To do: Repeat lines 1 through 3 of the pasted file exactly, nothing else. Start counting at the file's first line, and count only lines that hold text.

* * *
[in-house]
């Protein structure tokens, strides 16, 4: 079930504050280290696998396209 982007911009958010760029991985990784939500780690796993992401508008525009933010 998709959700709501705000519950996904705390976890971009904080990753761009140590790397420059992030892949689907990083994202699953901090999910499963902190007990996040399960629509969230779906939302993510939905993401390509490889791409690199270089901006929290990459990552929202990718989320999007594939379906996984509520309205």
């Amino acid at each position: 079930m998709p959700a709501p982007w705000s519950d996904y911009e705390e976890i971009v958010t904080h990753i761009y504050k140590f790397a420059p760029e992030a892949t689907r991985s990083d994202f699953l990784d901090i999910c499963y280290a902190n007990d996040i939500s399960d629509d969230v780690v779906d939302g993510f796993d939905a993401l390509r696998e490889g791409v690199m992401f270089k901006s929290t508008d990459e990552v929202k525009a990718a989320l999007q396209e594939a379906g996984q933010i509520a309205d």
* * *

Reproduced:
[in-house]
């Protein structure tokens, strides 16, 4: 079930504050280290696998396209 982007911009958010760029991985990784939500780690796993992401508008525009933010 998709959700709501705000519950996904705390976890971009904080990753761009140590790397420059992030892949689907990083994202699953901090999910499963902190007990996040399960629509969230779906939302993510939905993401390509490889791409690199270089901006929290990459990552929202990718989320999007594939379906996984509520309205």
């Amino acid at each position: 079930m998709p959700a709501p982007w705000s519950d996904y911009e705390e976890i971009v958010t904080h990753i761009y504050k140590f790397a420059p760029e992030a892949t689907r991985s990083d994202f699953l990784d901090i999910c499963y280290a902190n007990d996040i939500s399960d629509d969230v780690v779906d939302g993510f796993d939905a993401l390509r696998e490889g791409v690199m992401f270089k901006s929290t508008d990459e990552v929202k525009a990718a989320l999007q396209e594939a379906g996984q933010i509520a309205d």